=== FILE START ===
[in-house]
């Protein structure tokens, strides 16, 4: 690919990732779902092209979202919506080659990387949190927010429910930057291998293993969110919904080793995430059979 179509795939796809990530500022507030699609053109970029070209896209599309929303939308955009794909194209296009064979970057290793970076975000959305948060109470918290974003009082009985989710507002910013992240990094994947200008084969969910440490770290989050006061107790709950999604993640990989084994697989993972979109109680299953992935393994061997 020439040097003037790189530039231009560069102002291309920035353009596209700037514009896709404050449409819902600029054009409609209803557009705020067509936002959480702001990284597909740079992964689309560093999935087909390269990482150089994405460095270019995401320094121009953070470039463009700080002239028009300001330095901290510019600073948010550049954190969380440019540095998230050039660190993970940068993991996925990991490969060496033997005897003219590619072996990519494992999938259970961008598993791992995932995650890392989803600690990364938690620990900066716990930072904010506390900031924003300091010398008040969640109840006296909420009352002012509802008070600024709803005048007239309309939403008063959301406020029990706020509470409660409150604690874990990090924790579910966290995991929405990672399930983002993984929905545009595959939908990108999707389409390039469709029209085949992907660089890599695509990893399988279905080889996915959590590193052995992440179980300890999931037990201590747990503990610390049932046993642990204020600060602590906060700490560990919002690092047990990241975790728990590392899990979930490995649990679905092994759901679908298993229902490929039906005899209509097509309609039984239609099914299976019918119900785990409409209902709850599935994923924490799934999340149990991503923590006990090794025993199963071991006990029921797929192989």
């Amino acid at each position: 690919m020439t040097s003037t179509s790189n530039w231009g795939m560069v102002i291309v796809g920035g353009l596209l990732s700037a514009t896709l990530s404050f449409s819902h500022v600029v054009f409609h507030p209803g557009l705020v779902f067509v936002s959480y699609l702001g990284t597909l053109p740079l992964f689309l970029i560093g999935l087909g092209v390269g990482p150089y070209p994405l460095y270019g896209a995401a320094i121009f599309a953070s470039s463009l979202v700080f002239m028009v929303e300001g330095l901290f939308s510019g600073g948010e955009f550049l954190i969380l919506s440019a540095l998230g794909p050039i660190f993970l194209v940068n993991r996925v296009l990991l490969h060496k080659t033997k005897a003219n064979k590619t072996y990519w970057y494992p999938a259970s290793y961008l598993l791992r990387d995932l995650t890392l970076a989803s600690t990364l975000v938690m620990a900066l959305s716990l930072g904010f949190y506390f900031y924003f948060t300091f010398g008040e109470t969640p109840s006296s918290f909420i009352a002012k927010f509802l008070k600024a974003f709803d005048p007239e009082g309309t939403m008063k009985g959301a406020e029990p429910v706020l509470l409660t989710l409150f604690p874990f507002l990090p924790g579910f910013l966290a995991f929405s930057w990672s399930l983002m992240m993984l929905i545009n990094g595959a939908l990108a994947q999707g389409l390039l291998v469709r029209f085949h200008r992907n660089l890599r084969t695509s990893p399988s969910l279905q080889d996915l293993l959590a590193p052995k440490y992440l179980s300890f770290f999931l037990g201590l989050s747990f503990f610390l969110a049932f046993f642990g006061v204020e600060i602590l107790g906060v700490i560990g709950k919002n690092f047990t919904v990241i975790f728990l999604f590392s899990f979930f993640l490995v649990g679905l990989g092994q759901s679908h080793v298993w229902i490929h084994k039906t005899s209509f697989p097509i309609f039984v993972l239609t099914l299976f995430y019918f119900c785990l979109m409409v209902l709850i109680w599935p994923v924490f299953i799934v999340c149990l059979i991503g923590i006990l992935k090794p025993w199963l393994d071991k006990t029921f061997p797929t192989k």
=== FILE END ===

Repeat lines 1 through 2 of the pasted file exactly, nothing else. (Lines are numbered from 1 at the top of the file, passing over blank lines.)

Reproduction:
[in-house]
């Protein structure tokens, strides 16, 4: 690919990732779902092209979202919506080659990387949190927010429910930057291998293993969110919904080793995430059979 179509795939796809990530500022507030699609053109970029070209896209599309929303939308955009794909194209296009064979970057290793970076975000959305948060109470918290974003009082009985989710507002910013992240990094994947200008084969969910440490770290989050006061107790709950999604993640990989084994697989993972979109109680299953992935393994061997 020439040097003037790189530039231009560069102002291309920035353009596209700037514009896709404050449409819902600029054009409609209803557009705020067509936002959480702001990284597909740079992964689309560093999935087909390269990482150089994405460095270019995401320094121009953070470039463009700080002239028009300001330095901290510019600073948010550049954190969380440019540095998230050039660190993970940068993991996925990991490969060496033997005897003219590619072996990519494992999938259970961008598993791992995932995650890392989803600690990364938690620990900066716990930072904010506390900031924003300091010398008040969640109840006296909420009352002012509802008070600024709803005048007239309309939403008063959301406020029990706020509470409660409150604690874990990090924790579910966290995991929405990672399930983002993984929905545009595959939908990108999707389409390039469709029209085949992907660089890599695509990893399988279905080889996915959590590193052995992440179980300890999931037990201590747990503990610390049932046993642990204020600060602590906060700490560990919002690092047990990241975790728990590392899990979930490995649990679905092994759901679908298993229902490929039906005899209509097509309609039984239609099914299976019918119900785990409409209902709850599935994923924490799934999340149990991503923590006990090794025993199963071991006990029921797929192989």